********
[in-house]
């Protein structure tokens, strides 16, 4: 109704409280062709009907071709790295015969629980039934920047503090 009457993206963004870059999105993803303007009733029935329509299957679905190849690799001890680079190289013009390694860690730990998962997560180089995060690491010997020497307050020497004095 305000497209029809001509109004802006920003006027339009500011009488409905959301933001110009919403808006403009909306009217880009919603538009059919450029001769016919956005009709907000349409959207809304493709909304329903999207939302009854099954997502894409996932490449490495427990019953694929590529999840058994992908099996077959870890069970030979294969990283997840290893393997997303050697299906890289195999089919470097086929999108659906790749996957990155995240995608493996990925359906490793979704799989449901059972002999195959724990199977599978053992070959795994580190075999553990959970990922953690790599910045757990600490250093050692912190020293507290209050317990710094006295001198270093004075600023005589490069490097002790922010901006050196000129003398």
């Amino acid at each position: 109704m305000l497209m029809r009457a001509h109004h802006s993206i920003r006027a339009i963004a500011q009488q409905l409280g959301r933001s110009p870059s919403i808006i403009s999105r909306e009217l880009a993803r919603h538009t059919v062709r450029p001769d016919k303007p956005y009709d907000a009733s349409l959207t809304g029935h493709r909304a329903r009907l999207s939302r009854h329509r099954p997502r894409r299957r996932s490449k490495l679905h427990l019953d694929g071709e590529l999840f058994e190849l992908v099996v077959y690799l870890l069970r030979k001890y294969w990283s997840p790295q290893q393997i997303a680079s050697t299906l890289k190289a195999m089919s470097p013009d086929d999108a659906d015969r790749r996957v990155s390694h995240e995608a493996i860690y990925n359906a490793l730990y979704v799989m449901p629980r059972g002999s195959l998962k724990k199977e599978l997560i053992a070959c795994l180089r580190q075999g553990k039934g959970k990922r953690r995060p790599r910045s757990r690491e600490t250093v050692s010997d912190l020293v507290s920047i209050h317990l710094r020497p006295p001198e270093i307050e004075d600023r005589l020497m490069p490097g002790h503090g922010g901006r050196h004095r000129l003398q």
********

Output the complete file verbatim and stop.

[in-house]
């Protein structure tokens, strides 16, 4: 109704409280062709009907071709790295015969629980039934920047503090 009457993206963004870059999105993803303007009733029935329509299957679905190849690799001890680079190289013009390694860690730990998962997560180089995060690491010997020497307050020497004095 305000497209029809001509109004802006920003006027339009500011009488409905959301933001110009919403808006403009909306009217880009919603538009059919450029001769016919956005009709907000349409959207809304493709909304329903999207939302009854099954997502894409996932490449490495427990019953694929590529999840058994992908099996077959870890069970030979294969990283997840290893393997997303050697299906890289195999089919470097086929999108659906790749996957990155995240995608493996990925359906490793979704799989449901059972002999195959724990199977599978053992070959795994580190075999553990959970990922953690790599910045757990600490250093050692912190020293507290209050317990710094006295001198270093004075600023005589490069490097002790922010901006050196000129003398």
């Amino acid at each position: 109704m305000l497209m029809r009457a001509h109004h802006s993206i920003r006027a339009i963004a500011q009488q409905l409280g959301r933001s110009p870059s919403i808006i403009s999105r909306e009217l880009a993803r919603h538009t059919v062709r450029p001769d016919k303007p956005y009709d907000a009733s349409l959207t809304g029935h493709r909304a329903r009907l999207s939302r009854h329509r099954p997502r894409r299957r996932s490449k490495l679905h427990l019953d694929g071709e590529l999840f058994e190849l992908v099996v077959y690799l870890l069970r030979k001890y294969w990283s997840p790295q290893q393997i997303a680079s050697t299906l890289k190289a195999m089919s470097p013009d086929d999108a659906d015969r790749r996957v990155s390694h995240e995608a493996i860690y990925n359906a490793l730990y979704v799989m449901p629980r059972g002999s195959l998962k724990k199977e599978l997560i053992a070959c795994l180089r580190q075999g553990k039934g959970k990922r953690r995060p790599r910045s757990r690491e600490t250093v050692s010997d912190l020293v507290s920047i209050h317990l710094r020497p006295p001198e270093i307050e004075d600023r005589l020497m490069p490097g002790h503090g922010g901006r050196h004095r000129l003398q």